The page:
Write first - This little tip from Joan Bolker's book on Writing your dissertation in 15 minutes is sheer magic. Putting my writing as the first order of business for the day, before checking email, before getting involved in anything else, has created a fundamental shift in my writing habits, a shift that I hope I can maintain for years to come. As part of this, something I learned from Notorious Ph.D., is making a note to myself the night before and getting out the materials I need to do that writing task, so that I'm ready to go first thing.
The Academic Ladder Writing Club - Daily accountability, even though its virtual, seems key to my productivity. I could take notes elsewhere on my progress, but this on-line tracking system ensures that I continue to track my progress daily. It also keeps me from feeling isolated in my writing struggles -- I can see that others have similar things going on, and everyone is encouraging and helpful. I've also learned countless productivity tips from other people enrolled in this club, like the one I'll describe next.
The Sunday Meeting - This came from Kerry Ann Rockquemore, and if you haven't heard of it, go read her own description of it here. Go ahead, I'll wait. It sounds like something ridiculously obvious, and I thought I was a good planner before, but this is a killer system that has completely revolutionized my work habits. I'm much more conscious about how I spend my time, and I'm much less likely to get derailed by an hour watching t.v. or cleaning the house. Though I heard about it a while back, I didn't try it until recently. I mean, this all seems patently obvious, and seems like stuff we all do anyway - make a list of goals and tasks, put them in your calendar, right? Well, there's something about this system that makes it more effective, maybe its the longer-range of the planning and how everything is connected to a semester plan. I first tried this system a couple of months ago, and my productivity has probably doubled since I started this, (No, I'm not exaggerating). I guess this is the academic equivalent of the reason for McDonalds success- everyone knows you're supposed to keep restaurants clean to improve your business, but McDonalds is one of the few businesses that consistently does this. (Hopefully this will translate into McDonalds' level of academic success for me.)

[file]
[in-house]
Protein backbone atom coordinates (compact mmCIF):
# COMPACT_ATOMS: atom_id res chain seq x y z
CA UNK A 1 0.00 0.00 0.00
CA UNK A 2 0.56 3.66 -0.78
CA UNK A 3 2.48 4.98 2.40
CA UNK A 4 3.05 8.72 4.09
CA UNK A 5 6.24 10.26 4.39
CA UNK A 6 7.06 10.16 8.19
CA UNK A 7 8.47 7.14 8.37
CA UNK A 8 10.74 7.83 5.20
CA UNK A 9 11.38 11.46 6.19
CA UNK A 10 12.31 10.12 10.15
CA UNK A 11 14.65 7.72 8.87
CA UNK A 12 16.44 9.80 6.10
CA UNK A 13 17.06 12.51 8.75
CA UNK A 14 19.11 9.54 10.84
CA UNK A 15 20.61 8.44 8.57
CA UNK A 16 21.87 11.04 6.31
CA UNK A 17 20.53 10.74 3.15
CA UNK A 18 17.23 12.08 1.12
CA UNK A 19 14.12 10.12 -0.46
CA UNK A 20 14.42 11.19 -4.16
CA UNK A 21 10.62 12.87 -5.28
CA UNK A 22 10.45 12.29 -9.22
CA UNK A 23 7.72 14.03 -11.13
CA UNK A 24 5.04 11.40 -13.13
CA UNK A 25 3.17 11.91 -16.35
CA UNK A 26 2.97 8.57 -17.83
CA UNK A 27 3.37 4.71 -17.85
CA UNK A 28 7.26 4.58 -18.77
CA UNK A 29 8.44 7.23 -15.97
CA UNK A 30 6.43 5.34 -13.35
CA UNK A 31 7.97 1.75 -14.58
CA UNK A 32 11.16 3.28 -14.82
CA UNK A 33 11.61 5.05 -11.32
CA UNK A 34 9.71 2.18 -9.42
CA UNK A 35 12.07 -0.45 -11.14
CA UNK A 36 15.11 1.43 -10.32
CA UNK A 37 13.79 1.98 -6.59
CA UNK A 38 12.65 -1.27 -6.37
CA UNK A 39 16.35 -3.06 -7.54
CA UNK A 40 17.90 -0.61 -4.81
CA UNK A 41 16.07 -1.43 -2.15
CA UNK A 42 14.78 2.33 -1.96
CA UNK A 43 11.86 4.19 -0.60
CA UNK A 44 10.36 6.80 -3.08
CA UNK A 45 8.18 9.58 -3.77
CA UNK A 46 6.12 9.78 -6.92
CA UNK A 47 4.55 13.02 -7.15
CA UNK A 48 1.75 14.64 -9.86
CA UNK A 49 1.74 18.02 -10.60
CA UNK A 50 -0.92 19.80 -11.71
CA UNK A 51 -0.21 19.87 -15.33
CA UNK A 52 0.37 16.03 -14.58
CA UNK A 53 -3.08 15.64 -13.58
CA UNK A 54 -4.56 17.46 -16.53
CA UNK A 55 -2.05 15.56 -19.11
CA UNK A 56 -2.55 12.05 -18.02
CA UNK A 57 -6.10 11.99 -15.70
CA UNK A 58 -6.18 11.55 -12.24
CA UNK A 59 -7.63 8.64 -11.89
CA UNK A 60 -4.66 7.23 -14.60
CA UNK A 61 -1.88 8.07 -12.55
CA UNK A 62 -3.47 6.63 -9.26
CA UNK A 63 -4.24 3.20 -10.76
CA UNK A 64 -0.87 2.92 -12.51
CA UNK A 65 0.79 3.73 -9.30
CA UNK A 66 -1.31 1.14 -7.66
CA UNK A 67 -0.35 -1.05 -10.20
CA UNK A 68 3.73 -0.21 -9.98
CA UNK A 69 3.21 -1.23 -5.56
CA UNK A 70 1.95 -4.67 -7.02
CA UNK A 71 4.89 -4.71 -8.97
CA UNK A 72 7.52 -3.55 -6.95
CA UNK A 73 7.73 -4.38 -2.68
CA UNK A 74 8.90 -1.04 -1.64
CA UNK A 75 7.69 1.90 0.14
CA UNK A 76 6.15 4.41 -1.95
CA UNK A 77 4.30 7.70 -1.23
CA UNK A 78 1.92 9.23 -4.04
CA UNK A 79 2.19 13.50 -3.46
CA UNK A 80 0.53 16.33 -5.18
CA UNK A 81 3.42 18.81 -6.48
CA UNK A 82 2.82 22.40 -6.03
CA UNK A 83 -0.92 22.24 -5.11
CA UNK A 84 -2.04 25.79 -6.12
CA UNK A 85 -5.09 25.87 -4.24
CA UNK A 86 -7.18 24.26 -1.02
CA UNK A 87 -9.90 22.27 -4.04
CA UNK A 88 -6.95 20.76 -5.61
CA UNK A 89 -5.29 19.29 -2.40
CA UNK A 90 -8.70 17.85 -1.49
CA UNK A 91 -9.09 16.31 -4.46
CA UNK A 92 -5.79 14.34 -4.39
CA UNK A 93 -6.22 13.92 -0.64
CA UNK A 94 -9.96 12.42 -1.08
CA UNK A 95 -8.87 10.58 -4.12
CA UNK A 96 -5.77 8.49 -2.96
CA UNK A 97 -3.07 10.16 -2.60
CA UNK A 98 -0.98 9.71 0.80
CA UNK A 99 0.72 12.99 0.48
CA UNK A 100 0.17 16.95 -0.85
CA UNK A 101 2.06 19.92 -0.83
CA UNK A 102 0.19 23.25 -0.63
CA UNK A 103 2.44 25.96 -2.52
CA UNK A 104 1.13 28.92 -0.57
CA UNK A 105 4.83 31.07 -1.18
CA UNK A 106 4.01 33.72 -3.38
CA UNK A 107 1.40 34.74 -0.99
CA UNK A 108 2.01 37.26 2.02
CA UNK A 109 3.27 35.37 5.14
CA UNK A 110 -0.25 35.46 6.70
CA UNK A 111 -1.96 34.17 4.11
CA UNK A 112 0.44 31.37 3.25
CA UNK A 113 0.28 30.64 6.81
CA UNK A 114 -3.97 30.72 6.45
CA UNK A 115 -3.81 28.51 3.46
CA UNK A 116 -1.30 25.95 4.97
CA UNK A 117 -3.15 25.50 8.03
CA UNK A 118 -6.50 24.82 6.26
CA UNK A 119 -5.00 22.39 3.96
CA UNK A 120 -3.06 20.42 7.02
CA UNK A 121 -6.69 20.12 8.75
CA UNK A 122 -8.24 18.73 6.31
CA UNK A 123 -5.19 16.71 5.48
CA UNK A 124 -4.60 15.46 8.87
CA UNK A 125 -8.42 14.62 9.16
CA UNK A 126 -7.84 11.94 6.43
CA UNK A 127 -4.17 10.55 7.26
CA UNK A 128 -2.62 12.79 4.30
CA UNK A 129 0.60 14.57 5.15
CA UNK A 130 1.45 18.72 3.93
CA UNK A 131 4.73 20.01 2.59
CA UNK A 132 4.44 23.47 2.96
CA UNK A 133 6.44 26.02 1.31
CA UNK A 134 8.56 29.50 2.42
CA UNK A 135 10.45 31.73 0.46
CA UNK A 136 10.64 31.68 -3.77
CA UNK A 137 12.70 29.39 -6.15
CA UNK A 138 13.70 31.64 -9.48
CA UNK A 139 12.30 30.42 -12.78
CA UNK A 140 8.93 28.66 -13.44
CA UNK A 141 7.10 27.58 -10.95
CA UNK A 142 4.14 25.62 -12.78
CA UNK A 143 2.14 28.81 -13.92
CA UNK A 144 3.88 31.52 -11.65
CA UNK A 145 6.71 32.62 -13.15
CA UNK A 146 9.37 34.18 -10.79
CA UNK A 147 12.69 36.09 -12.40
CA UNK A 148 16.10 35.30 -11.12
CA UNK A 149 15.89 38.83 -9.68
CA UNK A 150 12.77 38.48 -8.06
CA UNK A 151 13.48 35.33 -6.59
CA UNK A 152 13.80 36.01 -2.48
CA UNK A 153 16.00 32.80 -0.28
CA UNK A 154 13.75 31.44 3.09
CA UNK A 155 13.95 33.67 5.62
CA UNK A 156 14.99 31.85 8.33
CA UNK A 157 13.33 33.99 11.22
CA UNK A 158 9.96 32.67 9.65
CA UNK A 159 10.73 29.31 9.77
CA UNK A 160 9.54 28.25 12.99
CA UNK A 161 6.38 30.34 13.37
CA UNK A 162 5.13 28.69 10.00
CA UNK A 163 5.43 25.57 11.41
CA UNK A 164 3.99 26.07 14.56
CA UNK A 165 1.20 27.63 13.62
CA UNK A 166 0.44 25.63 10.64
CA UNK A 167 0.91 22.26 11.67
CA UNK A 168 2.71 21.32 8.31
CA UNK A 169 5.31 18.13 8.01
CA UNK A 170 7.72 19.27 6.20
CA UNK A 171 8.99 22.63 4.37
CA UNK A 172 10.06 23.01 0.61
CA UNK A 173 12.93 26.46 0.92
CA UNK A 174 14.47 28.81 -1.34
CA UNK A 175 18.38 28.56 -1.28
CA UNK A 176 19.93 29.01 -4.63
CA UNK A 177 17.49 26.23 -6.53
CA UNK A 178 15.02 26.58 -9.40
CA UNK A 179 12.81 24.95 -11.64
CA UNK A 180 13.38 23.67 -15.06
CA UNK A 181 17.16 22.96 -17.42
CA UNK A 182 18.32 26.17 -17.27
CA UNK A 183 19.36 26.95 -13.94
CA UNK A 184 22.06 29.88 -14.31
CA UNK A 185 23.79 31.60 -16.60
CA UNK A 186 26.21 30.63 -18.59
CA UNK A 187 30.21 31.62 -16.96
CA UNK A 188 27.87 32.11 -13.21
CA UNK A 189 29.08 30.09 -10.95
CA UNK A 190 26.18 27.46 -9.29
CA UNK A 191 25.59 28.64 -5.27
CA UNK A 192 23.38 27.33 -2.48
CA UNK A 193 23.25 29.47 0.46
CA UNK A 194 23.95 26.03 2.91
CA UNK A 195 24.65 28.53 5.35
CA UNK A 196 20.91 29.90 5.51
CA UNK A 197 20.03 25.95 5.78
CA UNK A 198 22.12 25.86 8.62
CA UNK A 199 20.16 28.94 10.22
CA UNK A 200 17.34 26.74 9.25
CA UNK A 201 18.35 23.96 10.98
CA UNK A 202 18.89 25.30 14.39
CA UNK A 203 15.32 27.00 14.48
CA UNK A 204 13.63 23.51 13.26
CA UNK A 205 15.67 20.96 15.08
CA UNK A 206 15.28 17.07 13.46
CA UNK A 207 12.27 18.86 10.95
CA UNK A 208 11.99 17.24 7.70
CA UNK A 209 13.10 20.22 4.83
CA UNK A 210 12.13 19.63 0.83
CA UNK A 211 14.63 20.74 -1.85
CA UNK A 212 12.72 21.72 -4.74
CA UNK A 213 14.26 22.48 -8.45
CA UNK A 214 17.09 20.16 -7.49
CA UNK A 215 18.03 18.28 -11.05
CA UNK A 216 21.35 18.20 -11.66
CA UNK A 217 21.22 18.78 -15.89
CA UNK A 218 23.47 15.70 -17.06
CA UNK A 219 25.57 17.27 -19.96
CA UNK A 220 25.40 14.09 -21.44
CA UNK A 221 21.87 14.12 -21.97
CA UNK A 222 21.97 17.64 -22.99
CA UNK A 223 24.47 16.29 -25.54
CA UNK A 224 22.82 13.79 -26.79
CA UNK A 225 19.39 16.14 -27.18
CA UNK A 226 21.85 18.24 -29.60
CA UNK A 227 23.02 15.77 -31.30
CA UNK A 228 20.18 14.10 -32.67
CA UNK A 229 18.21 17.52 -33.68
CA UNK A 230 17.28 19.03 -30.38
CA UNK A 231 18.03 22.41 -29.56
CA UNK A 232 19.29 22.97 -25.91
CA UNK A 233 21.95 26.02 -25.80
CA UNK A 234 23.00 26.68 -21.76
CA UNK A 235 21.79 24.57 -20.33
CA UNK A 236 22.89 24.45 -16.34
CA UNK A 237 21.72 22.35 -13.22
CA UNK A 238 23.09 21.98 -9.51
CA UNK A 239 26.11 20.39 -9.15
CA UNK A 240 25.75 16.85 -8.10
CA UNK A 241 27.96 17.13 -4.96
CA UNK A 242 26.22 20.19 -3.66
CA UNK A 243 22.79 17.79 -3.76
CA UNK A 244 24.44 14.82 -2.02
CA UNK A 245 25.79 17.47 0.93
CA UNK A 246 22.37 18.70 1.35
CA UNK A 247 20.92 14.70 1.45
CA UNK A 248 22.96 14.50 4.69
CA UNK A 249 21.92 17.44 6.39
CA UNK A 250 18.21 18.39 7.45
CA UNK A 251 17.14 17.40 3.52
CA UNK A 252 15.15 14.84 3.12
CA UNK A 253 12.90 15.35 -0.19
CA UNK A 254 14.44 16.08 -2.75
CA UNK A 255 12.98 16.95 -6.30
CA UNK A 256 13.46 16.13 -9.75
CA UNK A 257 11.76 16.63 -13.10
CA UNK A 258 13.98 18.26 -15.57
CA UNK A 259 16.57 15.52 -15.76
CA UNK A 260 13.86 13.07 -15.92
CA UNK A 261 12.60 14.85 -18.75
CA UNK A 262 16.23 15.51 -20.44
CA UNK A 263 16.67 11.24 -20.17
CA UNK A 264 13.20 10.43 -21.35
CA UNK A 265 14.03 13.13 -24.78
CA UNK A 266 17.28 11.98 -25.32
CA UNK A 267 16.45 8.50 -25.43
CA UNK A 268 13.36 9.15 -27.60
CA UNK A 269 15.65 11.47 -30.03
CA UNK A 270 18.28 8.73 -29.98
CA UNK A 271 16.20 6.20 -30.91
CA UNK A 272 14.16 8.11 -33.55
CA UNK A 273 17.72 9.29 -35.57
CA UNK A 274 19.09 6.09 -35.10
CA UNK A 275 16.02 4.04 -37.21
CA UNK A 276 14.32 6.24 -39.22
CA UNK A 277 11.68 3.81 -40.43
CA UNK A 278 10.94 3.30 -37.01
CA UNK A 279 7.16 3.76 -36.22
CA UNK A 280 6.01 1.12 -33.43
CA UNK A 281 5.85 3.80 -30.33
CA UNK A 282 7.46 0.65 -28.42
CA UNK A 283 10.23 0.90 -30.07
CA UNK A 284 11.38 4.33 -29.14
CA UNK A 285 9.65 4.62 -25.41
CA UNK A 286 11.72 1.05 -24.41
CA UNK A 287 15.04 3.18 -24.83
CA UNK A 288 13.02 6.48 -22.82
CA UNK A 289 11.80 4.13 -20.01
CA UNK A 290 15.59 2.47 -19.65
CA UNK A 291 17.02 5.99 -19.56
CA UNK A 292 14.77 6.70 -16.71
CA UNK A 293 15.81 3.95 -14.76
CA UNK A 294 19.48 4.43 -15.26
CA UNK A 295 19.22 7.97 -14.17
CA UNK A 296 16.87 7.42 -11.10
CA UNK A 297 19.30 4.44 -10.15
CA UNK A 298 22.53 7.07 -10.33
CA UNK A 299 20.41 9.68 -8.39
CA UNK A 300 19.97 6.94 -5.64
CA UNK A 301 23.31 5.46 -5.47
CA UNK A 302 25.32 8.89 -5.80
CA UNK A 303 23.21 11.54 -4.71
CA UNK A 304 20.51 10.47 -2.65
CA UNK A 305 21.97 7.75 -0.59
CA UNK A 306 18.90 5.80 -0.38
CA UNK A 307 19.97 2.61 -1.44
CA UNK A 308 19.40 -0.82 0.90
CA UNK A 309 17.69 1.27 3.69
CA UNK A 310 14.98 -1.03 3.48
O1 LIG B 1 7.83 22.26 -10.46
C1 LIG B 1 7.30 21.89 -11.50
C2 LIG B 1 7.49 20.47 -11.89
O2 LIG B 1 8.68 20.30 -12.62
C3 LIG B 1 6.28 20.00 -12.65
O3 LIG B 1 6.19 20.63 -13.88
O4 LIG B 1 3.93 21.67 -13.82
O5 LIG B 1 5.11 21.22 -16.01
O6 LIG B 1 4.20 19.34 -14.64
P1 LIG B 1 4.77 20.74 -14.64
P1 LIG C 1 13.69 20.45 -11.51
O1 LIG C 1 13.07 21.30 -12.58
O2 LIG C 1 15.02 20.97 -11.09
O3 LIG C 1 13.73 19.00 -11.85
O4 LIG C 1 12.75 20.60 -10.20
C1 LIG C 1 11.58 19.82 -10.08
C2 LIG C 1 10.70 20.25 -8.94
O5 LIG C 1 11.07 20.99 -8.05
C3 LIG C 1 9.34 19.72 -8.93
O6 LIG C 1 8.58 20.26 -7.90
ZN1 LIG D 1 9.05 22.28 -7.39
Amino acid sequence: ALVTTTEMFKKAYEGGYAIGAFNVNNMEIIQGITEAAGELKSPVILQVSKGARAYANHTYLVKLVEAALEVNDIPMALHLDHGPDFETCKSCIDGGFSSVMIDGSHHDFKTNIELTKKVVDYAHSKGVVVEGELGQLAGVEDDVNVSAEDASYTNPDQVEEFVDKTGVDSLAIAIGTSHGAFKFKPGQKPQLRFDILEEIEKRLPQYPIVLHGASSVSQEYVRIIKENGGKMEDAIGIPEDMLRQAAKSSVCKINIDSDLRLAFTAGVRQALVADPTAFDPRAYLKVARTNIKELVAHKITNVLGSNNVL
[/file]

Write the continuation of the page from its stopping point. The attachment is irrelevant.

Earplugs - I used to use earplugs while writing, but since I had been writing in a quiet and undistracting place for so long, I fell out of that habit. This week, since I've been reading Wendy Belcher's book, I had to revisit the question of my work site, and what improvements I will make to it. That's when I realized that I need to go back to the earplugs to block out other sounds around me, so I can keep writing. I briefly considered purchasing noise cancelling headphones, but some of the reviews I read of these noted that earplugs were quite effective, which reminded me, yes, they are.
Setting a timer- Timed writing sessions, which I learned from the Academic Ladder, seem to make a huge difference for me. Maybe knowing that there is a finite stopping point helps me to focus on the task at hand for a set time period.
What about you? What's been effective in making you productive?